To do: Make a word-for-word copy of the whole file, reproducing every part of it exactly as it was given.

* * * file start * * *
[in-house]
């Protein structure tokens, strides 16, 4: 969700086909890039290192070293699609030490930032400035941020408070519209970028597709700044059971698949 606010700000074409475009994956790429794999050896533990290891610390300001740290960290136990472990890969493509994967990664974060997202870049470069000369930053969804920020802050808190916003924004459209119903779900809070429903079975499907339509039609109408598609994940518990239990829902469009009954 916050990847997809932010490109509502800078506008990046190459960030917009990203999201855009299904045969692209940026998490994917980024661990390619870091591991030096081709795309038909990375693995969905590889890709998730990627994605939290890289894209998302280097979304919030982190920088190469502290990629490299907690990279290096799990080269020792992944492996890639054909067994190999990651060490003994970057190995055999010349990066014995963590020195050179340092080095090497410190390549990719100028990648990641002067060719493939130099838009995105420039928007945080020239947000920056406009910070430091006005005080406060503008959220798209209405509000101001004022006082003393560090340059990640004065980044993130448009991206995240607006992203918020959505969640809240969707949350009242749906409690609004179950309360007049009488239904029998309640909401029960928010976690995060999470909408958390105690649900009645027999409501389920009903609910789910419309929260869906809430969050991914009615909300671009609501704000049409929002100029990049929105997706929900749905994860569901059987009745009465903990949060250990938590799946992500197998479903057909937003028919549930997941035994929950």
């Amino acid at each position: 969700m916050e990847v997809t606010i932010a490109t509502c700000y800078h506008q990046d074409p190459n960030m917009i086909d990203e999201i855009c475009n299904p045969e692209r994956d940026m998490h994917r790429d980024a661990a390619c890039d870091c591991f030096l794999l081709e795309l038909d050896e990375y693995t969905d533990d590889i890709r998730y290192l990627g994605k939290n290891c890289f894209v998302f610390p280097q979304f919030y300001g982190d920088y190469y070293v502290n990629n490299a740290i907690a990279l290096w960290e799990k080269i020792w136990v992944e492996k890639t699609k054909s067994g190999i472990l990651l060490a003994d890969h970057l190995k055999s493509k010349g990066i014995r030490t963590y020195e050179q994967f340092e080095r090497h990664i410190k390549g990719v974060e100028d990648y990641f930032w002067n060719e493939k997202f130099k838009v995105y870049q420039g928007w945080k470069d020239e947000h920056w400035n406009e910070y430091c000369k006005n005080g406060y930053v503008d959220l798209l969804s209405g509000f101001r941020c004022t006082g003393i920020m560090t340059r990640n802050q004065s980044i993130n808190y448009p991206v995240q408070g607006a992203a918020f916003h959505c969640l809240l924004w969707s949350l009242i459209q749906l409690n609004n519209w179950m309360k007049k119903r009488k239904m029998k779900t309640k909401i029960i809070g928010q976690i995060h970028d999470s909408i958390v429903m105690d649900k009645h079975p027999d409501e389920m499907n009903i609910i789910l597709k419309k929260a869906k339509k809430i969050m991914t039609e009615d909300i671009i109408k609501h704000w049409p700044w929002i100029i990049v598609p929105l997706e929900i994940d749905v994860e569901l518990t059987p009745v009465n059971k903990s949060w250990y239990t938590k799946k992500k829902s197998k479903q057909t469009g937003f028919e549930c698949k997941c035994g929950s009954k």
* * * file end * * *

[in-house]
């Protein structure tokens, strides 16, 4: 969700086909890039290192070293699609030490930032400035941020408070519209970028597709700044059971698949 606010700000074409475009994956790429794999050896533990290891610390300001740290960290136990472990890969493509994967990664974060997202870049470069000369930053969804920020802050808190916003924004459209119903779900809070429903079975499907339509039609109408598609994940518990239990829902469009009954 916050990847997809932010490109509502800078506008990046190459960030917009990203999201855009299904045969692209940026998490994917980024661990390619870091591991030096081709795309038909990375693995969905590889890709998730990627994605939290890289894209998302280097979304919030982190920088190469502290990629490299907690990279290096799990080269020792992944492996890639054909067994190999990651060490003994970057190995055999010349990066014995963590020195050179340092080095090497410190390549990719100028990648990641002067060719493939130099838009995105420039928007945080020239947000920056406009910070430091006005005080406060503008959220798209209405509000101001004022006082003393560090340059990640004065980044993130448009991206995240607006992203918020959505969640809240969707949350009242749906409690609004179950309360007049009488239904029998309640909401029960928010976690995060999470909408958390105690649900009645027999409501389920009903609910789910419309929260869906809430969050991914009615909300671009609501704000049409929002100029990049929105997706929900749905994860569901059987009745009465903990949060250990938590799946992500197998479903057909937003028919549930997941035994929950």
């Amino acid at each position: 969700m916050e990847v997809t606010i932010a490109t509502c700000y800078h506008q990046d074409p190459n960030m917009i086909d990203e999201i855009c475009n299904p045969e692209r994956d940026m998490h994917r790429d980024a661990a390619c890039d870091c591991f030096l794999l081709e795309l038909d050896e990375y693995t969905d533990d590889i890709r998730y290192l990627g994605k939290n290891c890289f894209v998302f610390p280097q979304f919030y300001g982190d920088y190469y070293v502290n990629n490299a740290i907690a990279l290096w960290e799990k080269i020792w136990v992944e492996k890639t699609k054909s067994g190999i472990l990651l060490a003994d890969h970057l190995k055999s493509k010349g990066i014995r030490t963590y020195e050179q994967f340092e080095r090497h990664i410190k390549g990719v974060e100028d990648y990641f930032w002067n060719e493939k997202f130099k838009v995105y870049q420039g928007w945080k470069d020239e947000h920056w400035n406009e910070y430091c000369k006005n005080g406060y930053v503008d959220l798209l969804s209405g509000f101001r941020c004022t006082g003393i920020m560090t340059r990640n802050q004065s980044i993130n808190y448009p991206v995240q408070g607006a992203a918020f916003h959505c969640l809240l924004w969707s949350l009242i459209q749906l409690n609004n519209w179950m309360k007049k119903r009488k239904m029998k779900t309640k909401i029960i809070g928010q976690i995060h970028d999470s909408i958390v429903m105690d649900k009645h079975p027999d409501e389920m499907n009903i609910i789910l597709k419309k929260a869906k339509k809430i969050m991914t039609e009615d909300i671009i109408k609501h704000w049409p700044w929002i100029i990049v598609p929105l997706e929900i994940d749905v994860e569901l518990t059987p009745v009465n059971k903990s949060w250990y239990t938590k799946k992500k829902s197998k479903q057909t469009g937003f028919e549930c698949k997941c035994g929950s009954k």